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Wednesday, 12 June 2013
By: GURMEET KAUR
PETALING JAYA: With BIMB Holdings Bhd’s acquisition of the Dubai Financial Group’s (DFG) 30.5% stake in Bank Islam Malaysia Bhd said to be close to completion, BIMB is now looking to gain full ownership of its unlisted banking subsidiary.
Yesterday, BIMB said in a filing with the stock exchange that it had received Bank Negara’s consent to commence negotiations with Lembaga Tabung Haji (LTH) on the latter’s stake in Bank Islam. BIMB is proposing to buy LTH’s 18.5% interest in Bank Islam.
LTH is the ultimate holding company of both BIMB and Bank Islam. Apart from its direct interest in Bank Islam, the pilgrim fund also owns a 51.5% stake in BIMB.
BIMB, meanwhile, has a 51% interest in Bank Islam.
Together with the DFG portion, this would raise BIMB’s stake in Bank Islam to 81.5% and further full control of the bank if the proposed move to buy LTH’s stake goes through. BIMB said “negotiations are to be completed on or before Dec 31, 2013”. It added that the consent from Bank Negara should not be construed as an approval for the proposed acquisition.
An analyst said the proposed move was a positive one, as it would plug “minority leakage”.
Bank Islam is profitable and contributes slightly over 80% to BIMB’s bottom line, with the balance derived from Syarikat Takaful Malaysia Bhd, in which BIMB has a 65.2% stake.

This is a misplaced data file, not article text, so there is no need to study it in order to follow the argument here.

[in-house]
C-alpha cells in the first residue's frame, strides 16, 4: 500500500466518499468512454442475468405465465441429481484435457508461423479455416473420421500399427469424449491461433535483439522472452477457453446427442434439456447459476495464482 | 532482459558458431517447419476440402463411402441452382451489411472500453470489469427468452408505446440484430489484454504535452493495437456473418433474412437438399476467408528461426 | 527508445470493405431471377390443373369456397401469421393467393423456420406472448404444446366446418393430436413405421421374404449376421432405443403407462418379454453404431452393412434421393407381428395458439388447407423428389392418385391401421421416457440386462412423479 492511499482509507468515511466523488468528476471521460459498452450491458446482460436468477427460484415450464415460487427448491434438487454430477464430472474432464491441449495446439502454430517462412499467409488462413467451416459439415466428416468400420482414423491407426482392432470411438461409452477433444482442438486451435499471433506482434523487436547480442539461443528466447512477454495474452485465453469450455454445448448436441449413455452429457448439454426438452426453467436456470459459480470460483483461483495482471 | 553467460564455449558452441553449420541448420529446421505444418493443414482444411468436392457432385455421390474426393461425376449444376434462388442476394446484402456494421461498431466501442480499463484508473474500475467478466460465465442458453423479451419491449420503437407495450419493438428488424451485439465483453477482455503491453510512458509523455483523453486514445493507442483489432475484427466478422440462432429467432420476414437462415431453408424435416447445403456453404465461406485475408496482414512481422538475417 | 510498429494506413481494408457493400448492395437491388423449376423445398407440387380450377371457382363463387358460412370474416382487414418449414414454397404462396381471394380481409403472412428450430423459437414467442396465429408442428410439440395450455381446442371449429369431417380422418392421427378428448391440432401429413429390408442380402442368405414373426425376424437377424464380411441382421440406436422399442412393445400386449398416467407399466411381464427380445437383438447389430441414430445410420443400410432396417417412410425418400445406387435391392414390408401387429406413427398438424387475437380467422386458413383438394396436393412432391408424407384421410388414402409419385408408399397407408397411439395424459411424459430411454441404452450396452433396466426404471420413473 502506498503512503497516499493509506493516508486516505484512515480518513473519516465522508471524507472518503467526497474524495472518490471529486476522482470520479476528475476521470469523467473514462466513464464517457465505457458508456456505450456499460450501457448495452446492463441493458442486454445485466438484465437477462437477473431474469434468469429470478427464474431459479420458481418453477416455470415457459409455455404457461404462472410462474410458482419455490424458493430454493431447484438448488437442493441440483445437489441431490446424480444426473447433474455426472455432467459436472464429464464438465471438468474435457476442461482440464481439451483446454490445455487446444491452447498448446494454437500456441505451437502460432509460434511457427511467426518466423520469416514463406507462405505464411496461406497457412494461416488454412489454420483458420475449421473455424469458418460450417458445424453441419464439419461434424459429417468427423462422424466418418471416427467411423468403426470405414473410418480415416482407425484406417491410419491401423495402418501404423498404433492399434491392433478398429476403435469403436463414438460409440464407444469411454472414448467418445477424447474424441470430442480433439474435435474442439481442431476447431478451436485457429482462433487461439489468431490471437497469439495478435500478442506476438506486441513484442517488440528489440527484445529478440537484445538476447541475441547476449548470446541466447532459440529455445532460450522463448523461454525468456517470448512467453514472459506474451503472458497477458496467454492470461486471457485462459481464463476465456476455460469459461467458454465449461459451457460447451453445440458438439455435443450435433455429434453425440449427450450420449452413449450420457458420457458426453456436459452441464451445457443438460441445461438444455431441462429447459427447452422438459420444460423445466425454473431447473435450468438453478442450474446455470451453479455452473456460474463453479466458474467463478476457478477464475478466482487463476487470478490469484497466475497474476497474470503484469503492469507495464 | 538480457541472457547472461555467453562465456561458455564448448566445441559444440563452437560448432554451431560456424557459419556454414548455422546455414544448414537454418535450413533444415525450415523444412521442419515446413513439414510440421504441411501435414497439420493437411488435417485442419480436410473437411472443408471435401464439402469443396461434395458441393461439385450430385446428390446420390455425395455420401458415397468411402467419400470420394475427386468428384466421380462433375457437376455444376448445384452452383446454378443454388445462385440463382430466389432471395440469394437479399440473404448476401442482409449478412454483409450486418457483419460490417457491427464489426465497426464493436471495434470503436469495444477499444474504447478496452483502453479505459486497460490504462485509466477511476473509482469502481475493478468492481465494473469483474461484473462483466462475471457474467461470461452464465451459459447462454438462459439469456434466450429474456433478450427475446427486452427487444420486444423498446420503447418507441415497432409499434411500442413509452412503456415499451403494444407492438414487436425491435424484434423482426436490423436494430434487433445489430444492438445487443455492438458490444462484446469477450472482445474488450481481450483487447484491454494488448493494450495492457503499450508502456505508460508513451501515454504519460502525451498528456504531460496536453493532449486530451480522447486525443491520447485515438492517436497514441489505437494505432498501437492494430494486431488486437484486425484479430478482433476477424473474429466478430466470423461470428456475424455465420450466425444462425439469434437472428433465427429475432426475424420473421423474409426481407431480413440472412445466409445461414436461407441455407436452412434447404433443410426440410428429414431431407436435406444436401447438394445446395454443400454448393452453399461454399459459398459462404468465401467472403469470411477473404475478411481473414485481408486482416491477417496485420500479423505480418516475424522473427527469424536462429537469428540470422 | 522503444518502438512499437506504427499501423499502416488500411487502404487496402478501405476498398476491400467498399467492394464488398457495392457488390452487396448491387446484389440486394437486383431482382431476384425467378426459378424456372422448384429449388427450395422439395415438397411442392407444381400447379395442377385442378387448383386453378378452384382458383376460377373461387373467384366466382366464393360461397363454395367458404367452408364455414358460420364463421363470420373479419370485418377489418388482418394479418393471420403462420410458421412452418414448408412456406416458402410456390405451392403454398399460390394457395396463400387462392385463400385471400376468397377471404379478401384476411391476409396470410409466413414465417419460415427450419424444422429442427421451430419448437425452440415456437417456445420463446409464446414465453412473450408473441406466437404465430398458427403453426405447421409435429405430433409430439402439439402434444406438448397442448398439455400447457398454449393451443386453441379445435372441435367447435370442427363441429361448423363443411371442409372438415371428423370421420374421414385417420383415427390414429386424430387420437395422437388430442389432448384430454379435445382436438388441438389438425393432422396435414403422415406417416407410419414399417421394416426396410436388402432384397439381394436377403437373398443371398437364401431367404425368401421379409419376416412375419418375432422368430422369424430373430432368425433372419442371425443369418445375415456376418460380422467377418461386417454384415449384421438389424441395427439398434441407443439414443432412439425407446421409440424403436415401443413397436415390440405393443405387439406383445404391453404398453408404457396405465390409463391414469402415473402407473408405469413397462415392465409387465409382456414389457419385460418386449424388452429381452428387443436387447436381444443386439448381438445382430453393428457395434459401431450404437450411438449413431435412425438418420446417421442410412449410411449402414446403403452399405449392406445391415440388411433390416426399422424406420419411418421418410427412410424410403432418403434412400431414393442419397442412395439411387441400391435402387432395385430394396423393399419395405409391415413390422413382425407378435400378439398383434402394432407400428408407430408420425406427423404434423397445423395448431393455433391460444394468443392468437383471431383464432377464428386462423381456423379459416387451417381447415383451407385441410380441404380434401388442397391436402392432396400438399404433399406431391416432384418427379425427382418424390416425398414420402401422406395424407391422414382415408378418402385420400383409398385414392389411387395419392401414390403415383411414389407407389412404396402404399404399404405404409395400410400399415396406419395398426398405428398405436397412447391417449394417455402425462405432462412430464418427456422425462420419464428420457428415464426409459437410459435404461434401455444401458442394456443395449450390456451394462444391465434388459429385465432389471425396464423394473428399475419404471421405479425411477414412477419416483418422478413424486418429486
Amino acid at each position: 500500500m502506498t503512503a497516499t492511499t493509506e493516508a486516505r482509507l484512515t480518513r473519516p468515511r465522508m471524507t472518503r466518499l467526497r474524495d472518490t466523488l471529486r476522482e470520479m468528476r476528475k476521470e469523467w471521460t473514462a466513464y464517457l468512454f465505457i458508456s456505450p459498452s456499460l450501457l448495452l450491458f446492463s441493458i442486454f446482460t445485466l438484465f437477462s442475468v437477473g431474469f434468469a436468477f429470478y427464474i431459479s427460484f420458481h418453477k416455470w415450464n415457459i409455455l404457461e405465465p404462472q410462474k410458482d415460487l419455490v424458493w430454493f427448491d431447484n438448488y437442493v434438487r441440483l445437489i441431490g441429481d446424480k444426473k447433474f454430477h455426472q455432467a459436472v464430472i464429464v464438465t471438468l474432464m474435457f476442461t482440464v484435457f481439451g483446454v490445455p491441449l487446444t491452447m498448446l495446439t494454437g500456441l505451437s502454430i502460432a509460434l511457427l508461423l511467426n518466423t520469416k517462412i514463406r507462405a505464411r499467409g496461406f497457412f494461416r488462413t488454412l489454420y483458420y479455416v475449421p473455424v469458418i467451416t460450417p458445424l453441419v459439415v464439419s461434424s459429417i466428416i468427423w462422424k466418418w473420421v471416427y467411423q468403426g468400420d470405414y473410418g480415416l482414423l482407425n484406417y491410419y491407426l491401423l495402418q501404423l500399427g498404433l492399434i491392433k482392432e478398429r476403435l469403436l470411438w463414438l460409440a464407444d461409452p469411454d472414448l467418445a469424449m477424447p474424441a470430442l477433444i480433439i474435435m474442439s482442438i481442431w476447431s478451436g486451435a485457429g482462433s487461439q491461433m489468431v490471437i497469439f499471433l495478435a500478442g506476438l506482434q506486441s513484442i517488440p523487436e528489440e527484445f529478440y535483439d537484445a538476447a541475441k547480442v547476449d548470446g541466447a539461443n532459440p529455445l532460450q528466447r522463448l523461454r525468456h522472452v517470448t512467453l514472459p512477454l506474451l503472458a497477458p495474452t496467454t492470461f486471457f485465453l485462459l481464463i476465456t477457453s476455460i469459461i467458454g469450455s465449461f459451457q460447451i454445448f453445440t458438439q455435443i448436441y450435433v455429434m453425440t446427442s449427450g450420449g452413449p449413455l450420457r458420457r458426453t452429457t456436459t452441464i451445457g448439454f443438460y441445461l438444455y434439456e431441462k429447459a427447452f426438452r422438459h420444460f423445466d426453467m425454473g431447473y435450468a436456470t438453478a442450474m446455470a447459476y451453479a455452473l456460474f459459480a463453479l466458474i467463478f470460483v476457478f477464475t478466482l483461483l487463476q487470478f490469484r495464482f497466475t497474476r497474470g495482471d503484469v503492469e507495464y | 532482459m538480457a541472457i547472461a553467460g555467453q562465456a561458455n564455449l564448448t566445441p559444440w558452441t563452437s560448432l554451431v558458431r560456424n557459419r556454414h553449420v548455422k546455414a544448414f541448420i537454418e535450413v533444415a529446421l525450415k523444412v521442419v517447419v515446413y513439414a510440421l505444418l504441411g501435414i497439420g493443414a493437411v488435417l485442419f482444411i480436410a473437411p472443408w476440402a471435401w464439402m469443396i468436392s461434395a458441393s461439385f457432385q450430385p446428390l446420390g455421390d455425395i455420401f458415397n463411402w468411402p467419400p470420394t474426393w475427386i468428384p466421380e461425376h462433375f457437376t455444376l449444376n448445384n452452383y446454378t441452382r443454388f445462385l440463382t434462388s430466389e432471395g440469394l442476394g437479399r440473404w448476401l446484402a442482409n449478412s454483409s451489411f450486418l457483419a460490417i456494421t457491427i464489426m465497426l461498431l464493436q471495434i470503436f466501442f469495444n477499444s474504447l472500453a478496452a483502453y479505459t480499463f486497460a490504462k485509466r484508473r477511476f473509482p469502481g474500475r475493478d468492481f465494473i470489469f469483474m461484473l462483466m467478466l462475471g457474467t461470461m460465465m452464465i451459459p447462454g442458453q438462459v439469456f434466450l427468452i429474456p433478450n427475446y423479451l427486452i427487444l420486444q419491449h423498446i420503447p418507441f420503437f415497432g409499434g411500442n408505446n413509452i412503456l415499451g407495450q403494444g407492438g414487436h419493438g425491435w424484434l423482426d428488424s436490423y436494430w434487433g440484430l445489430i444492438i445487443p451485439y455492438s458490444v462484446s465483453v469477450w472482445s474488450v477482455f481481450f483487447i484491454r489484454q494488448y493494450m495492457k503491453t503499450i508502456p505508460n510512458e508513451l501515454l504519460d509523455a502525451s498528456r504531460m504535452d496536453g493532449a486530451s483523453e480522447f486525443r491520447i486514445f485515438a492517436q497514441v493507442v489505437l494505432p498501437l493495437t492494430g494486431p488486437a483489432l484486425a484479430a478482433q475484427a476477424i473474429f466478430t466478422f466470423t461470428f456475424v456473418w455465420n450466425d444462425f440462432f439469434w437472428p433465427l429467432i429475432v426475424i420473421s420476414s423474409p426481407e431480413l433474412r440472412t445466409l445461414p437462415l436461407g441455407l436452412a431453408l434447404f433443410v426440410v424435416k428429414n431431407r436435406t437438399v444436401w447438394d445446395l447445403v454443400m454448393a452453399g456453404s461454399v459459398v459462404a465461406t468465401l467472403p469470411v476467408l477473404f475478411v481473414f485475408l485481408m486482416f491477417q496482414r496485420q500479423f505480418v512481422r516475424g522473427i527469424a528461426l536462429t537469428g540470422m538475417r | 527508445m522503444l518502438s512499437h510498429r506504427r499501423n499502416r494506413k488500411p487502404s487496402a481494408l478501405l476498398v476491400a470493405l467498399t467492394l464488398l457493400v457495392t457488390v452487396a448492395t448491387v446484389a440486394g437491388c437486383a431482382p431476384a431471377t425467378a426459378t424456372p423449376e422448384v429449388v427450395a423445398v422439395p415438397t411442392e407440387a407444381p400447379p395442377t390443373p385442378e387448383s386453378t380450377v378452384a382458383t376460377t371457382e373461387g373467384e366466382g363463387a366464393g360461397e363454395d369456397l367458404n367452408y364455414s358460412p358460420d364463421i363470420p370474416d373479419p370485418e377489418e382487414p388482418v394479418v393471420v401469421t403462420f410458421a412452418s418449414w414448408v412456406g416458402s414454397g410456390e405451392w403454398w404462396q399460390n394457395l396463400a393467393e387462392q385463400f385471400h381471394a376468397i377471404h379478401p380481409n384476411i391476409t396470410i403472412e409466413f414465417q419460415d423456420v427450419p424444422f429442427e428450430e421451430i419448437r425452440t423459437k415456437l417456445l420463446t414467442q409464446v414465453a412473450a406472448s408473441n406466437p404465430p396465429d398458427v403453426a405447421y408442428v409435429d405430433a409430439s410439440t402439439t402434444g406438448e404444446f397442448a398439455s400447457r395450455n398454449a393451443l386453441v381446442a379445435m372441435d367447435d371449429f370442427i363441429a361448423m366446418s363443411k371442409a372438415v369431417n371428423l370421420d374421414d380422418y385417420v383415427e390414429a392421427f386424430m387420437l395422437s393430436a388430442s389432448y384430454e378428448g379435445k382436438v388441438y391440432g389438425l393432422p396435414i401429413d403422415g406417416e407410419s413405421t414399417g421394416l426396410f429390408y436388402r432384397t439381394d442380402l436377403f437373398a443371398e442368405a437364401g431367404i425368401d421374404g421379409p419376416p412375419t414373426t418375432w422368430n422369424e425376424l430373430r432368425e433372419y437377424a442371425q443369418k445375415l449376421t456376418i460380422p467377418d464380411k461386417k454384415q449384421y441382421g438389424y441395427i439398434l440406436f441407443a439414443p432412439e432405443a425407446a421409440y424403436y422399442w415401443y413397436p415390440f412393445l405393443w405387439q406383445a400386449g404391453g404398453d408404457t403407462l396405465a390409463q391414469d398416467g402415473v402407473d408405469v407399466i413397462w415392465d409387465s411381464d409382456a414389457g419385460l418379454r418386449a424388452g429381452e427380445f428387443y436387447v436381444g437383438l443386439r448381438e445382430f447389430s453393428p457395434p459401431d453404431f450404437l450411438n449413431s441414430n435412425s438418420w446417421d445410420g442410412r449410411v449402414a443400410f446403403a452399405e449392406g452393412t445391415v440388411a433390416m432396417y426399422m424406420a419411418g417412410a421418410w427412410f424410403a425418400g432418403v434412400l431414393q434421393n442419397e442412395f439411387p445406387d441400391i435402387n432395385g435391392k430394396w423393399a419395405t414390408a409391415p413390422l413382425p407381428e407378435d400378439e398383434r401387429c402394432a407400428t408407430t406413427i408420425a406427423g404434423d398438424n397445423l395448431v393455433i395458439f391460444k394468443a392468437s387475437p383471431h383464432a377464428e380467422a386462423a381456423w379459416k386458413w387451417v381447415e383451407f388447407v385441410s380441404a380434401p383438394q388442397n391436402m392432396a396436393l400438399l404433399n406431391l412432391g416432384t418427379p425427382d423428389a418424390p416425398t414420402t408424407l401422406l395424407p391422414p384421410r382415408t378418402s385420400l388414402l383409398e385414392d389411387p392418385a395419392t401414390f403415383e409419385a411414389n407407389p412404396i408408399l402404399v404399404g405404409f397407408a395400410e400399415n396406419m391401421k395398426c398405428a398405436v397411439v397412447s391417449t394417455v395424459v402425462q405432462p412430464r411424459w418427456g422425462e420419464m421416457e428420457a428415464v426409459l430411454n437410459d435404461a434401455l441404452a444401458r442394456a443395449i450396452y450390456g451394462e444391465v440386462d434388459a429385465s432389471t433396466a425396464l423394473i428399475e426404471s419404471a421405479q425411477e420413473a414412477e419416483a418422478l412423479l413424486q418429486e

For the first quarter ended March 31, 2013, Bank Islam achieved a profit before zakat and tax of RM150.3mil as compared to RM130.6mil in the previous corresponding period due to a higher fund-based income.
StarBiz had earlier reported that BIMB was on the verge of completing its purchase of DFG’s stake, with valuation and pricing parameters having been somewhat determined.
BIMB group managing director and chief executive officer Johan Abdullah was quoted as saying that discussions between both parties had resulted in DFG offering a price for the stake, which was counter-offered by BIMB.
According to sources, BIMB is believed to be currently working on the funding mechanism, weighing various options that may possibly include a rights issue.
Bank Negara has given the parties until June 30 to conclude negotiations, which is an extension from the initial March 31 deadline. Talks had earlier stalled due to pricing issues.
It is not known how much the 30.5% stake was valued at but banking sources reckon that it could be between 1.6 times and 1.8 times price-to-book value.
To recap, DFG had first bought into Bank Islam in October 2006 to facilitate the latter’s recapitalisation. However, it has since been looking to hive off its interest to pare down debts.
BIMB’s plans to transfer its listing status to Bank Islam in still in the pipeline – an attractive proposition, say analysts, as it would give investors direct exposure to a standalone Islamic bank as opposed to a holding company with a couple of businesses.
It would also give the bank an avenue to raise capital for expansion and to strengthen its Tier-1 capital to cater to the new Basel III framework.
Bank Islam managing director Datuk Seri Zukri Samat, in an interview with StarBizWeek in mid-March, was quoted as saying that “the listing of the bank was on the cards and is a medium-term group agenda that is likely to be implemented anytime until next year”.
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